Facebook Twitter

JOBLESSNESS INCHES UP, BUT UTAH OFFICIALS SAY ECONOMY IS STILL ROBUST

SHARE JOBLESSNESS INCHES UP, BUT UTAH OFFICIALS SAY ECONOMY IS STILL ROBUST

Utah's unemployment figure in March inched up to 4.2 percent from 4 percent in February, but Utah Department of Employment Security officials aren't worried.

Lecia Parks Langston, a department economist, said that although joblessness increased in March, "Utah's economy remains robust as evidenced by a 4.5 percent non-farm job growth rate."The unemployment rate usually fluctuates within the larger trend, and joblessness in Utah has generally declined over the past year. "In fact, unemployment in the first three months of 1990 ranks as the lowest of any three-month period in the past 10 years," Langston said.

Nationally, the unemployment rate declined to 5.2 percent in March from 5.3 percent in January and February. The Labor Department said the number of jobs increased a slim 26,000 in the month, the smallest gain since June 1986.

In the state department's monthly unemployment report, state officials said about 38,000 Utahns were out of work in March, an 18 percent decline from the number of unemployed in March 1989.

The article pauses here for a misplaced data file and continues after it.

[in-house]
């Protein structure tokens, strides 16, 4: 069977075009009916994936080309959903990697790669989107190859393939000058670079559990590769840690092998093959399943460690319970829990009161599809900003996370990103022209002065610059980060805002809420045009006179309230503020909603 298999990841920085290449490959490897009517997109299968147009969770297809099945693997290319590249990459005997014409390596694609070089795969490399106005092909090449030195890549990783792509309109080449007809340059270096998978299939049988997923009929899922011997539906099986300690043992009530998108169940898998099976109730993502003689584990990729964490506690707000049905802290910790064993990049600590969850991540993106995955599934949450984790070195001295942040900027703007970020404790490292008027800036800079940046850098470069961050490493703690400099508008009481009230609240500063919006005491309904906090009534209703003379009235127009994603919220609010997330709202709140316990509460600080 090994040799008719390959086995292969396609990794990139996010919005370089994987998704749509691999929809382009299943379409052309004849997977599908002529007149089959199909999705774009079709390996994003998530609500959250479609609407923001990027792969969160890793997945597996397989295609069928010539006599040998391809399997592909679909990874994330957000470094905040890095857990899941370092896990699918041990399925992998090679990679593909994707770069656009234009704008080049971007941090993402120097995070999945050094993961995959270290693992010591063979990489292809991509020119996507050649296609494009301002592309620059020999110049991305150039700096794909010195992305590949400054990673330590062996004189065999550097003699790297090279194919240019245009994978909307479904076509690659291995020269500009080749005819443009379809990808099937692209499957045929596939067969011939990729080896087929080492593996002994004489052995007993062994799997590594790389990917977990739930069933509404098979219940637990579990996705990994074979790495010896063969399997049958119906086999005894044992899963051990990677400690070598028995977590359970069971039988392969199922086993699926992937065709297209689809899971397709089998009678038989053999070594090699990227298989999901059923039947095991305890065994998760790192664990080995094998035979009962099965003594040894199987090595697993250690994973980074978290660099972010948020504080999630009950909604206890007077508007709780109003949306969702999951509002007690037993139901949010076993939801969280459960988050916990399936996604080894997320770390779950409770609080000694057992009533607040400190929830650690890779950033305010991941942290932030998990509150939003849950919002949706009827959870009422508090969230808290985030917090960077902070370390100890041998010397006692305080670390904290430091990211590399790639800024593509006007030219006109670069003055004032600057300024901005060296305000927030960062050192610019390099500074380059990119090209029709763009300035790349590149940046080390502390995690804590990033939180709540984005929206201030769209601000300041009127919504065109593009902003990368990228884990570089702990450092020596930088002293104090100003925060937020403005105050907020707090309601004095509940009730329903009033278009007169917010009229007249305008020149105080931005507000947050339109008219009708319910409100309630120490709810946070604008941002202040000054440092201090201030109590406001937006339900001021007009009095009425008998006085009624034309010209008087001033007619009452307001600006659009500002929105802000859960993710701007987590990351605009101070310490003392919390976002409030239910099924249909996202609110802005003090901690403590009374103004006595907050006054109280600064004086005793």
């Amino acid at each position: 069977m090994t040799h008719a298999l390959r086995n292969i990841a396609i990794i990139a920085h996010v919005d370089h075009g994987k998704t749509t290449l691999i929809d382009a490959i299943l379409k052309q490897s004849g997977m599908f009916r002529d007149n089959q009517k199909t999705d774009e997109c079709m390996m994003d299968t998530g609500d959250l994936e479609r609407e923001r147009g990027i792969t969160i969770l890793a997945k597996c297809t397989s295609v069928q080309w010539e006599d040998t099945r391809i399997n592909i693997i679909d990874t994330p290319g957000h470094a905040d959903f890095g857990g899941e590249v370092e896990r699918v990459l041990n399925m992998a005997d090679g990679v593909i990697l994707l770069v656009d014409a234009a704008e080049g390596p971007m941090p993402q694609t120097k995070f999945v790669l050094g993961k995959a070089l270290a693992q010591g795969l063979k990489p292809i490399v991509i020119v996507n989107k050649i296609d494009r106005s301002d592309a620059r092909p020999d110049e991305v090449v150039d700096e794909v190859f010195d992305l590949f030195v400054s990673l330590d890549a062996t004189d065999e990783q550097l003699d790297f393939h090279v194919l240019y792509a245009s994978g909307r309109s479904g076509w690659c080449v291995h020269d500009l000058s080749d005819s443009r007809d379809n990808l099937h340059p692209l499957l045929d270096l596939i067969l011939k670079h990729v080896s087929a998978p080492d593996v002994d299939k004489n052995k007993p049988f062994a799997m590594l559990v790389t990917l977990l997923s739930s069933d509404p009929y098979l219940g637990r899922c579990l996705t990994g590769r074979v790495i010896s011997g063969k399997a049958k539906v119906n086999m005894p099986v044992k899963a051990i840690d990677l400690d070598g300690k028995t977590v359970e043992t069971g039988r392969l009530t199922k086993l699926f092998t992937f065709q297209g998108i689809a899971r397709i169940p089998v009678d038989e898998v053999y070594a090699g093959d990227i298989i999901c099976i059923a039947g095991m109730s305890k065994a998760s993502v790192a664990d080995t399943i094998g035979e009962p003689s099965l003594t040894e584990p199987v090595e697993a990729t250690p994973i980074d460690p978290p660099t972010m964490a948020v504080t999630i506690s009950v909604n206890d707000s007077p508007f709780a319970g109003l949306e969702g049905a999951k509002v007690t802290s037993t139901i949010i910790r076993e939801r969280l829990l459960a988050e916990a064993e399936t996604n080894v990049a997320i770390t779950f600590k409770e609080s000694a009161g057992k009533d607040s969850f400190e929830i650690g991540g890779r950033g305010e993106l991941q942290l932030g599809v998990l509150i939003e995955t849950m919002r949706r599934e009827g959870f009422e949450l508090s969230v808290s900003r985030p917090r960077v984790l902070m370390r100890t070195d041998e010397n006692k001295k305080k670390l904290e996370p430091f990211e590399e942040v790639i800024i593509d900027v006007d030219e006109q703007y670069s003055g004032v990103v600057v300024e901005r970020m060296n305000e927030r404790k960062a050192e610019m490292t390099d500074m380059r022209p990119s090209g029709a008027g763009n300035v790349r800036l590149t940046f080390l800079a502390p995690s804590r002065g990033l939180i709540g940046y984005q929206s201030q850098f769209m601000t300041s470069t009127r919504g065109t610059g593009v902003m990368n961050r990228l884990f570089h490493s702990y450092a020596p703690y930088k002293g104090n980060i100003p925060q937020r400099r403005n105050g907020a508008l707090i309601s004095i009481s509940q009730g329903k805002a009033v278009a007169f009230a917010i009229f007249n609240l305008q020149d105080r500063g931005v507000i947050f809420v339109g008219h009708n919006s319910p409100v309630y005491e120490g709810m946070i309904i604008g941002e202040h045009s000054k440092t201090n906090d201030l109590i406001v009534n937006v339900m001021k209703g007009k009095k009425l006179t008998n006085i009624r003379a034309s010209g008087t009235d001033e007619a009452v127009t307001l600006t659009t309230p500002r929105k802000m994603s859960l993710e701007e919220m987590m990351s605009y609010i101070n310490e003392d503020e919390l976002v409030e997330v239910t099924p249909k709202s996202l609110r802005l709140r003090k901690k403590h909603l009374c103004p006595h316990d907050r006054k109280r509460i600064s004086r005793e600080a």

Langston said high unemployment figures in March, April and May 1989 "appear to be statistical aberrations" when measured against the overall declining 1988-1990 trend. She said comparisons with those months may be misleading as unemployment at that time was significantly higher than the general trend for 1989.

Unemployment hasn't dropped quite as much as it may appear at first glance, she said.

Since March 1989, 30,200 new jobs have been created in Utah and Utah's 4.5 percent growth rate almost doubles the current pace of national employment expansion, Langston said.

Mining, construction, trade, transportation, communication, utilities and the service industry all grew 6 percent or more over March a year ago. On the negative side, manufacturing, finance, insurance, real estate and government sectors all had job expansion of 2 percent or less.

Strong growth in mining and construction persists as one of the top economic stories of 1990, Langston said. Both of them are making a healthy comeback after several years of declining or slow growth.

Mining employment increased 8 percent in the past 12 months, the highest of the major industrial sectors. Most of the new mining jobs created since March 1989 were in the oil, gas or quarrying category.

In the past year, 1,500 new construction jobs have been created, a 7 percent increase.